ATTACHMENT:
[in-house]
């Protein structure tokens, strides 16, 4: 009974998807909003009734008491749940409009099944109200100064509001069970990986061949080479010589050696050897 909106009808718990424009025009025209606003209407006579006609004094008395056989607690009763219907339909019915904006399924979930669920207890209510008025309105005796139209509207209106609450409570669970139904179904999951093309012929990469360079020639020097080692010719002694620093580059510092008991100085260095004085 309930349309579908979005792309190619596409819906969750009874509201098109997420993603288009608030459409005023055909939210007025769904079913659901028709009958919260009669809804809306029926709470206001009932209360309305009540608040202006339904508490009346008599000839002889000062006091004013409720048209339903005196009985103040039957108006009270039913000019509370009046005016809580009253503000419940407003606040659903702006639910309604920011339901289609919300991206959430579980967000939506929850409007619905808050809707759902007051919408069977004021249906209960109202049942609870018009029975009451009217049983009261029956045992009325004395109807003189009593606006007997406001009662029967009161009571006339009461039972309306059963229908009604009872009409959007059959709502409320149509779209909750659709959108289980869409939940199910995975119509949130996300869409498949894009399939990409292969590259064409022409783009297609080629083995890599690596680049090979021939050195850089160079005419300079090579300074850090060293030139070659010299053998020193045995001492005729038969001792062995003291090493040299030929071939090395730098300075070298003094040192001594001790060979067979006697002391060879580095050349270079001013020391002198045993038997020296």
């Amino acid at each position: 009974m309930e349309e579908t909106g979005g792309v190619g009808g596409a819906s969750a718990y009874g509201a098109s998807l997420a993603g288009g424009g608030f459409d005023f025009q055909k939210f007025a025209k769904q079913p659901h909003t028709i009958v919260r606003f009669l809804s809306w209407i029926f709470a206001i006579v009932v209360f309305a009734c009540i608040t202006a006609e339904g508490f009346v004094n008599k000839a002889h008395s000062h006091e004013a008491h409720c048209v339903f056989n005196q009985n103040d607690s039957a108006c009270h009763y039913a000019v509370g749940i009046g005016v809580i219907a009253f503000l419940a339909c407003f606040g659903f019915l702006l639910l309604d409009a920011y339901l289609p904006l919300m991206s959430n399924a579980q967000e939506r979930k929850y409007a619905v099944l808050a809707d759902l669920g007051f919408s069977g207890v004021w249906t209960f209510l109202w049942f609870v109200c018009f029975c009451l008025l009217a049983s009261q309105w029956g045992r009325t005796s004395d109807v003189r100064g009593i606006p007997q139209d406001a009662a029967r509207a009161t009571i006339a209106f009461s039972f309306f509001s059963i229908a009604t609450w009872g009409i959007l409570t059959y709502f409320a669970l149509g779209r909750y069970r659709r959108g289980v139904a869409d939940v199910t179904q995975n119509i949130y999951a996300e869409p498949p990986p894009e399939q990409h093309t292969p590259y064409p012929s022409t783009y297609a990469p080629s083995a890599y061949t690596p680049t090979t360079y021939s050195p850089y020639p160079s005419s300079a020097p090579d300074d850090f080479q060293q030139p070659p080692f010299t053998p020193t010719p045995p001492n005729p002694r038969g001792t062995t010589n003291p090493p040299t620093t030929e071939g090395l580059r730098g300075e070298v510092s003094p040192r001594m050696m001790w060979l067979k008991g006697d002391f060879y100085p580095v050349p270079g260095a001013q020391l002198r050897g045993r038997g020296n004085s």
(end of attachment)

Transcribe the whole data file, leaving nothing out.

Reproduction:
[in-house]
């Protein structure tokens, strides 16, 4: 009974998807909003009734008491749940409009099944109200100064509001069970990986061949080479010589050696050897 909106009808718990424009025009025209606003209407006579006609004094008395056989607690009763219907339909019915904006399924979930669920207890209510008025309105005796139209509207209106609450409570669970139904179904999951093309012929990469360079020639020097080692010719002694620093580059510092008991100085260095004085 309930349309579908979005792309190619596409819906969750009874509201098109997420993603288009608030459409005023055909939210007025769904079913659901028709009958919260009669809804809306029926709470206001009932209360309305009540608040202006339904508490009346008599000839002889000062006091004013409720048209339903005196009985103040039957108006009270039913000019509370009046005016809580009253503000419940407003606040659903702006639910309604920011339901289609919300991206959430579980967000939506929850409007619905808050809707759902007051919408069977004021249906209960109202049942609870018009029975009451009217049983009261029956045992009325004395109807003189009593606006007997406001009662029967009161009571006339009461039972309306059963229908009604009872009409959007059959709502409320149509779209909750659709959108289980869409939940199910995975119509949130996300869409498949894009399939990409292969590259064409022409783009297609080629083995890599690596680049090979021939050195850089160079005419300079090579300074850090060293030139070659010299053998020193045995001492005729038969001792062995003291090493040299030929071939090395730098300075070298003094040192001594001790060979067979006697002391060879580095050349270079001013020391002198045993038997020296």
């Amino acid at each position: 009974m309930e349309e579908t909106g979005g792309v190619g009808g596409a819906s969750a718990y009874g509201a098109s998807l997420a993603g288009g424009g608030f459409d005023f025009q055909k939210f007025a025209k769904q079913p659901h909003t028709i009958v919260r606003f009669l809804s809306w209407i029926f709470a206001i006579v009932v209360f309305a009734c009540i608040t202006a006609e339904g508490f009346v004094n008599k000839a002889h008395s000062h006091e004013a008491h409720c048209v339903f056989n005196q009985n103040d607690s039957a108006c009270h009763y039913a000019v509370g749940i009046g005016v809580i219907a009253f503000l419940a339909c407003f606040g659903f019915l702006l639910l309604d409009a920011y339901l289609p904006l919300m991206s959430n399924a579980q967000e939506r979930k929850y409007a619905v099944l808050a809707d759902l669920g007051f919408s069977g207890v004021w249906t209960f209510l109202w049942f609870v109200c018009f029975c009451l008025l009217a049983s009261q309105w029956g045992r009325t005796s004395d109807v003189r100064g009593i606006p007997q139209d406001a009662a029967r509207a009161t009571i006339a209106f009461s039972f309306f509001s059963i229908a009604t609450w009872g009409i959007l409570t059959y709502f409320a669970l149509g779209r909750y069970r659709r959108g289980v139904a869409d939940v199910t179904q995975n119509i949130y999951a996300e869409p498949p990986p894009e399939q990409h093309t292969p590259y064409p012929s022409t783009y297609a990469p080629s083995a890599y061949t690596p680049t090979t360079y021939s050195p850089y020639p160079s005419s300079a020097p090579d300074d850090f080479q060293q030139p070659p080692f010299t053998p020193t010719p045995p001492n005729p002694r038969g001792t062995t010589n003291p090493p040299t620093t030929e071939g090395l580059r730098g300075e070298v510092s003094p040192r001594m050696m001790w060979l067979k008991g006697d002391f060879y100085p580095v050349p270079g260095a001013q020391l002198r050897g045993r038997g020296n004085s």